The original dates for H. floresiensis were based on the (then reasonable) assumption that the depositional sequence in one part of the cave was representative of other parts of the cave. But caves are very active geological systems, and it often turns out—as in this case—that stratigraphy isn’t uniform. When researchers excavated elsewhere in the Liang Bua cave, they found new stratigraphic details (erosion of older deposits followed by filling in of younger deposits) that prompted them to redate the sequence. These new data gave a range of 100-60,000 YBP for the skeletal remains of H. floresiensis and 190,000-50,000 for floresiensis-associated artifacts. The end of this date range—50,000 YBP—happens to be close to the estimated appearance time of modern H. sapiens on the island, which raises some intriguing questions.  For those of you interested in a detailed analysis of the errors of the original dates, and a discussion of some still-unresolved issues with the paper, I highly recommend John Hawks’ post What the revised Liang Bua chronology leaves unanswered.

The cave at Liang Bua. By Rosino - [1], CC BY-SA 2.0, https://commons.wikimedia.org/w/index.php?curid=4567792

Unfortunately, some in the media have gone beyond discussion of those questions and breathlessly reported that these new dates likely mean that our species wiped out the hobbits. While that hypothesis certainly remains a formal–and fascinating– possibility, it’s only one of several. It’s based simply on the observation that under the current chronology, approximately the same time modern humans got to Flores, we stop seeing hobbit tools in the deposits at Liang Bua.

But I want to point out that we have no direct evidence (as yet) showing any interaction between H. sapiens and H. floresiensis, as the authors noted in the closing sentence of their manuscript:

“Parts of southeast Asia may have been inhabited by Denisovans or other hominins during this period, and modern humans had reached Australia by 50 kyr ago. But whether H. floresiensis survived after this time, or encountered modern humans, Denisovans or other hominin species on Flores or elsewhere, remain open questions that future discoveries may help to answer.”

So as of right now, we actually don’t know that humans killed off (either directly or indirectly) hobbits. But this is probably the interpretation that the interested public has walked away with after this week. Call me conservative, but I’m a bit uncomfortable that our speculation might have given people the impression of greater certainty than we actually have.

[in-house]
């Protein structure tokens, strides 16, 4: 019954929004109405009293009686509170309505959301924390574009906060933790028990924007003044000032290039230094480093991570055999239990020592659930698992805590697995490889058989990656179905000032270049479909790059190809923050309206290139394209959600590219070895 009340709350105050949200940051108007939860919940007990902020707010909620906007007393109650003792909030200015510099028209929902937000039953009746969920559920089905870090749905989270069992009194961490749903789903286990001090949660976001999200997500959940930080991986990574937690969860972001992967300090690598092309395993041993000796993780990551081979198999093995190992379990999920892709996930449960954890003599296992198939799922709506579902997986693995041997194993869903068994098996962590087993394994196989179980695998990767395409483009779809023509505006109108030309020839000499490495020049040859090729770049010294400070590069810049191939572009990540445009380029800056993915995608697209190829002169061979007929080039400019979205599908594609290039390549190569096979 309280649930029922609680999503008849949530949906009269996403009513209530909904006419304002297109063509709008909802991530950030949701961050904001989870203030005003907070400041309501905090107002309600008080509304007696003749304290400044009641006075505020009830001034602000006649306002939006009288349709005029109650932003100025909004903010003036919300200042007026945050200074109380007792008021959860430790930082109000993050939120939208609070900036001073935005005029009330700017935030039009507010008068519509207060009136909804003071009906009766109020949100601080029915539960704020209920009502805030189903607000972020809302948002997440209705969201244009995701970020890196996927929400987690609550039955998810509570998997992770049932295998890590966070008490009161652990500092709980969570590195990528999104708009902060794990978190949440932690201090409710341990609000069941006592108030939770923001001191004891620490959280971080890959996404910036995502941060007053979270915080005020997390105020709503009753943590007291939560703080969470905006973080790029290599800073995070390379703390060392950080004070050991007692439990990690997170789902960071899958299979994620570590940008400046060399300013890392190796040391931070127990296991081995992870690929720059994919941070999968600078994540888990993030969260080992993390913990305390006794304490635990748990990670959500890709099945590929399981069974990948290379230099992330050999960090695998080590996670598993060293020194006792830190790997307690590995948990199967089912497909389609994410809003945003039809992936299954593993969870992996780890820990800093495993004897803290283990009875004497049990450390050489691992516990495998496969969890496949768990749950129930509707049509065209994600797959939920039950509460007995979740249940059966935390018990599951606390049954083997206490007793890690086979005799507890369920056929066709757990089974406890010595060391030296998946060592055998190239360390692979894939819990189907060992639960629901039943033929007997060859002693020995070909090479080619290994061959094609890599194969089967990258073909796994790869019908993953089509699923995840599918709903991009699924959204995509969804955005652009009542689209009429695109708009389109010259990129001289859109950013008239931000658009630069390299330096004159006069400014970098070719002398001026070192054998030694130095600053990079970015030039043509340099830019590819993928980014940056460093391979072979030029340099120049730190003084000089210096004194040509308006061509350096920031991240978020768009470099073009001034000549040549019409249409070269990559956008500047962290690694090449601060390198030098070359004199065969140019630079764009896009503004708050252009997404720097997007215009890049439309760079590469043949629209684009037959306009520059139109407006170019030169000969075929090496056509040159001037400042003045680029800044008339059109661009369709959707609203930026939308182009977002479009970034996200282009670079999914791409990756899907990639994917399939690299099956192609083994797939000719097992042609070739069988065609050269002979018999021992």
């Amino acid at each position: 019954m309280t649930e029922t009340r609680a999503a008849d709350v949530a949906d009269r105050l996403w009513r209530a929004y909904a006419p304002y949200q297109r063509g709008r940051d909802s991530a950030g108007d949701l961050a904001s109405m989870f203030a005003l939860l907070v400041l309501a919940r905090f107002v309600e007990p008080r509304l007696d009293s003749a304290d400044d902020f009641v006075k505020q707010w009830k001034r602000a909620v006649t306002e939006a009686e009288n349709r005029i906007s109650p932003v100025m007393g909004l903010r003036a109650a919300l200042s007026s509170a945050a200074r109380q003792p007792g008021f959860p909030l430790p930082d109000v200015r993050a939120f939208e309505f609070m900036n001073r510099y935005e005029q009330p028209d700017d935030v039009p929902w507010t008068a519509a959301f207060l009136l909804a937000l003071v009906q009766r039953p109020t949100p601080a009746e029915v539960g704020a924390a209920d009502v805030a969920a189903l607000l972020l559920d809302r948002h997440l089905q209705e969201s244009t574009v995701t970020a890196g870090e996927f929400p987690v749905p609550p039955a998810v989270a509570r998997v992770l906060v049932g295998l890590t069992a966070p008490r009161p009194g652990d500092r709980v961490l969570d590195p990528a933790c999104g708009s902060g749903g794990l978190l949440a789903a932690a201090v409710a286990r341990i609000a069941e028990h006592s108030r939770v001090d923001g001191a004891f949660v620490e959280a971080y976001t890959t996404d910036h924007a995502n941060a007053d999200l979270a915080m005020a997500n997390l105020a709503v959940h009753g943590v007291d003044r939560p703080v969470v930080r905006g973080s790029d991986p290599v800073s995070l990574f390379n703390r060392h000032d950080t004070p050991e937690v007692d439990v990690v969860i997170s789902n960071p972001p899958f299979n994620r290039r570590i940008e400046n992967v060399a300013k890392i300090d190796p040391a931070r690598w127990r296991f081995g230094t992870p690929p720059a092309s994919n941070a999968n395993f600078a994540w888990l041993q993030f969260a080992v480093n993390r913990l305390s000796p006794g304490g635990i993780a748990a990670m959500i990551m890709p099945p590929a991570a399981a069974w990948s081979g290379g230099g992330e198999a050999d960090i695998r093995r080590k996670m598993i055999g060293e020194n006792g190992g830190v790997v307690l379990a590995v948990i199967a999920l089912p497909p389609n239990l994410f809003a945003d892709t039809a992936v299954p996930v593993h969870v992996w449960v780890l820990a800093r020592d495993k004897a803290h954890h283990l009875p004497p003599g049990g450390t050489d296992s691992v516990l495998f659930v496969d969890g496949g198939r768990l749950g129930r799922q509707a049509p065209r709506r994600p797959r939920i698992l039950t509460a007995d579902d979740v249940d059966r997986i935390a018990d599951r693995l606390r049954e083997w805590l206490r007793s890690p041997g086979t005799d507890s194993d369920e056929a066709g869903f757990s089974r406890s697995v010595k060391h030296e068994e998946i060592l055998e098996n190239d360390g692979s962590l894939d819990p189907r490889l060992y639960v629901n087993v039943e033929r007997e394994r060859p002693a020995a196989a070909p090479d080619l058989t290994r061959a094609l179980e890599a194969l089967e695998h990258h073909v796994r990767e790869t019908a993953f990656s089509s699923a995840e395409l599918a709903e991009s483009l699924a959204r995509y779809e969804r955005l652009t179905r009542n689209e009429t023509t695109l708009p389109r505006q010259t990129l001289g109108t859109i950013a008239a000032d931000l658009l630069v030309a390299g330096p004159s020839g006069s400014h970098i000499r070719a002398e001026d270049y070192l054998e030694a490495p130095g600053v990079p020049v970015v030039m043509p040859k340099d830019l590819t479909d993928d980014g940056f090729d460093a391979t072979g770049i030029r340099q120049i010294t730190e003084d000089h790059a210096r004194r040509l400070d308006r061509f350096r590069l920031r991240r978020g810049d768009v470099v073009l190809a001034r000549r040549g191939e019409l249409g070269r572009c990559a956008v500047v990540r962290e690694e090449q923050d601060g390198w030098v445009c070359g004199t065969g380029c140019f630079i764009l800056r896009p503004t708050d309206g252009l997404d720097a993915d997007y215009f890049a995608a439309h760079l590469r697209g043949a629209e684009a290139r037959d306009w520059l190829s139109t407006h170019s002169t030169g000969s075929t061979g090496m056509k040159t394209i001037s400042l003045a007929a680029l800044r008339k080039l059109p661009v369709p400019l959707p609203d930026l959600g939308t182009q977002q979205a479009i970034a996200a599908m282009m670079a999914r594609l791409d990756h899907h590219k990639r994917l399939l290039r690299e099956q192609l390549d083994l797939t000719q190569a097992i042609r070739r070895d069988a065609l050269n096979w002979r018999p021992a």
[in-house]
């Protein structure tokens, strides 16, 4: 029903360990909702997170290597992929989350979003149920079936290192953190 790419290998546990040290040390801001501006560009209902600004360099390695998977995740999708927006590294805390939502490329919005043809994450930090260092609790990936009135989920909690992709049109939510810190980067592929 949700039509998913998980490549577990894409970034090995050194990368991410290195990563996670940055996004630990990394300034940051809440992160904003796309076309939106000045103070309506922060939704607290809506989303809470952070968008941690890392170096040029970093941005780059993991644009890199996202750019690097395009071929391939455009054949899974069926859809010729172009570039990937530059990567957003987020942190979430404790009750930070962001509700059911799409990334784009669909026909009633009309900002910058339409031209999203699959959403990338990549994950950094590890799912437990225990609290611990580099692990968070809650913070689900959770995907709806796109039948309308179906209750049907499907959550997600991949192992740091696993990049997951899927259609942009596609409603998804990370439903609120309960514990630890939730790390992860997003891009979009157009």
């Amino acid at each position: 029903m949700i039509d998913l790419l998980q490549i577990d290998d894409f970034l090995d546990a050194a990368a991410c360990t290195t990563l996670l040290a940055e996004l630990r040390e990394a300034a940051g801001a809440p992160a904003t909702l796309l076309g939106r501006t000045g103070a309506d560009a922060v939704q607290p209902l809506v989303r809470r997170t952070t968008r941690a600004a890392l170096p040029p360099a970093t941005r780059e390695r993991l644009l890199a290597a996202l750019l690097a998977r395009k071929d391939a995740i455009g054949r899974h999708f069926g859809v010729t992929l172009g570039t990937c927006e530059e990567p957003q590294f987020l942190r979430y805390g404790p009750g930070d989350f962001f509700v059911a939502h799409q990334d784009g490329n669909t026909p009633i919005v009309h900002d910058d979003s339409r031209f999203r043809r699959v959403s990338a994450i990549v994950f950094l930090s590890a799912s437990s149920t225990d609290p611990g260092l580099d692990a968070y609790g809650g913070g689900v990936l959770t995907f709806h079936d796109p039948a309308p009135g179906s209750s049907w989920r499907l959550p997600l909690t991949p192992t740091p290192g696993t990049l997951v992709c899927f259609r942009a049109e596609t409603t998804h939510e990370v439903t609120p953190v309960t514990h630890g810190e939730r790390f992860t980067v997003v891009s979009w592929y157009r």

There are two other aspects of this new finding that interest me. The first is the implication that these older dates have for the debate over whether H. floresiensis was a pathological modern H. sapiens or a separate species with distinctive morphology, likely caused by insular dwarfism. The older date range for these fossils suggests that H. floresiensis was indeed a separate species. Furthermore, as Kristina Kilgrove discusses, these new dates also undermine cryptozoological interpretations of the Indonesian legend of Ebu Gogo as deriving from sustained interactions between humans and H. floresiensis as recently as 12,000 years ago.

The second aspect of these new dates that I find interesting is that although they mean that the hobbits were older than we initially thought, they still fall within the range of time in which it’s possible to obtain ancient DNA from skeletal remains. I have no idea whether there will be further attempts to extract aDNA from the hobbits (previous attempts were unsuccessful), but I continue to be hopeful that someday we will have hobbit DNA. If H. floresiensis is, as some suspect, a descendant of H. erectus, then their genomes could give us a glimpse of that species’ genetic diversity and help us better understand the evolutionary history of ourselves, Neanderthals, and Denisovans.

 

No, Seriously, Don’t Politicize Anti-Vax Sentiment

It’s Wrong and It’s Dangerous

I read Amanda Marcotte’s recent piece, Vaccination becomes a more partisan issue, with Republicans on the wrong side of it, despairingly. The only thing worse than someone trying to politicize ani-vaccine sentiment is someone doing it with a giant megaphone. With all due respect to the author, her piece has two giant flaws. First, its basic premise is wrong: anti-vax ideology is demonstrably not very well connected to basic left-right ideology or party affiliation. Second, her article is ironically more likely to be harmful than a dozen frothing anti-vax pieces.